Sunday, 17 June 2012

Transformers Armada Omnibus (Comicbook Review)

If you’re already a Transformers fan you probably already know the general opinion of Armada. If you’re not, the fandom views its overall quality as being mixed bordering upon dire. It was the first really big attempt to make a successful chapter in the franchise since Beast Machines went very wrong.  How wrong? Well long time comics writer Simon Furman, someone infamous for his high body counts in Transformers stories, famous for instantly asking “who can I kill?” upon joining the creative writing team to one series, and responsible for turning Unicron from mecha-Orson Welles into robo-Cthulhu; upon seeing Beast Machines effectively thought “this is a bit dark isn’t it?”
As you might imagine, Armada tried to correct this by going in almost completely the opposite direction. This ended up with it suffering under entirely new problems. Along with often poor animation, pacing and translation issues, it seemed to try to avoid being dark in as many ways as possible. For most of it anyway. The only reason it’s not regarded quite so badly as it deserves is that its follow up was far worse  in just about every respect, but surprisingly the comic adaptation is held in higher regard. Why? Well, for one thing one of the writers was the aforementioned Simon “kill ‘em all” Furman.
The story behind this one is more or less what you’d expect of any TF tale. Megatron forms the Decepticons, begins a revolt against the ruling leadership and proceeds to decimate Cybertron in a war until the heroes and villains end up on Earth for some reason. There are two slight differences this time:
The first is that Megatron’s reasons for this are not all that clear, sure he’s a power hungry nut job but he just seems to come out of nowhere and declare war on everything. It's a bit of a step down when you consider pretty much every modern version of him had some triggering motivation which seemed to have good intentions to begin with: Like the IDW series having him rebelling against a tyrannical government or War for Cybertron having him be a tank-transforming-Spartacus wanting to enact much needed changes to a stagnating society. In Armada all we get is suggestions of this: “I want power, Decepticons attack!” *boom*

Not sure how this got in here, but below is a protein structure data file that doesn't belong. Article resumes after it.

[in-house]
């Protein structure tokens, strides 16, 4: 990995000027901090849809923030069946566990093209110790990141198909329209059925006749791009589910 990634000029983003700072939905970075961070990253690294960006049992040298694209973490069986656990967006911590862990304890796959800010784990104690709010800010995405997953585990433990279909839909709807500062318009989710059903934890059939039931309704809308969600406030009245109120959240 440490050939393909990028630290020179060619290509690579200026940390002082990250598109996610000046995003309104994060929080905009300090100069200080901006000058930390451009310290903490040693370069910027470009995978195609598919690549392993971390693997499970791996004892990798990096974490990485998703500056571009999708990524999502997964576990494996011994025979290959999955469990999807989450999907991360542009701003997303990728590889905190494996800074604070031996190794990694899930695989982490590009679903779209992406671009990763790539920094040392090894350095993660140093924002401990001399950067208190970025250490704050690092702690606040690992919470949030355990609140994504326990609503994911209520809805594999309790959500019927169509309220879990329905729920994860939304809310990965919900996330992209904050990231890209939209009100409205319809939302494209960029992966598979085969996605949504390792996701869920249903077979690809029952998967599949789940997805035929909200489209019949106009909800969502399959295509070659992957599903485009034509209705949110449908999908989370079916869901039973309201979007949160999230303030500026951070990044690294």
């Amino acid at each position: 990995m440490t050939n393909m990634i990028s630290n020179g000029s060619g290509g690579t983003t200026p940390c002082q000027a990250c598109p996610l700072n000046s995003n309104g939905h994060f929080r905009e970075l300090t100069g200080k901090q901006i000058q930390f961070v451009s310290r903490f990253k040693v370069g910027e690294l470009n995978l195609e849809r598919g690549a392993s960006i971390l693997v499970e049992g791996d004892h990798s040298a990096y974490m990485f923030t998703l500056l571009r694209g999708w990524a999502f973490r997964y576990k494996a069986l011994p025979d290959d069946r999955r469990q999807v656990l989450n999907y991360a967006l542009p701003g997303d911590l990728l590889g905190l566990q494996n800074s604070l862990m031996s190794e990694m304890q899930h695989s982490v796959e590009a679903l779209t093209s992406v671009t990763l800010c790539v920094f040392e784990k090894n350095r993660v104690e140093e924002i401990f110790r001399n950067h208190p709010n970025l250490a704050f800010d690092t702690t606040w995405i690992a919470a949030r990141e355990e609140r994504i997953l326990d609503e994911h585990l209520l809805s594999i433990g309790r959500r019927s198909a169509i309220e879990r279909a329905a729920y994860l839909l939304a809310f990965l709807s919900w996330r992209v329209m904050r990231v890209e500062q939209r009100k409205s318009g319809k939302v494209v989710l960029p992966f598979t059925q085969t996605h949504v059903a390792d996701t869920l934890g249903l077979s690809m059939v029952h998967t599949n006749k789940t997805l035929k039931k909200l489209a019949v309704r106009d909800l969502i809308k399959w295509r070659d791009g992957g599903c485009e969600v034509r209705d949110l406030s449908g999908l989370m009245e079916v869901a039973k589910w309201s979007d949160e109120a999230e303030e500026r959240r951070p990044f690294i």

The other difference is the presence of another secondary race on the planet separate from the much larger kind of robots: mini-cons. In the cartoon they were largely used as a toy selling gimmick, they could only communicate in bleeps, with most episodes focusing upon one side trying to get more than this other. Mostly because they could combine with them to form new upgrades, guns etc and were used more as equipment than anything else. This earned them the nickname Pokeformers amongst the fandom.
The comic actually made this treatment of them as a  plot point, using the idea of sentient beings being taken as weapons in a form of arms race to give the tale a grim theme. In it they were never originally intended to combine with other beings and were just smaller than average transformers, ones who could talk and were never intended to be used as combining weapons. When the Decepticons began their uprising, to give them an edge over the Autobot army, they began abducting them en-mass. Imprisoning them into Decepticon chop shops where they were forcibly experimented upon, taken apart and reassembled into living weapons. Using them as slave soldiers the Decepticons thoroughly curb-stomp the Autobots, dominate the planet taking thousands into slavery, and forcing the heroes to wage a guerrilla war from hidden bases. A running theme in the series became the fact the mini-cons far from happy about assisting either side and will often pursue their own agendas over the will of whoever they’re fused to.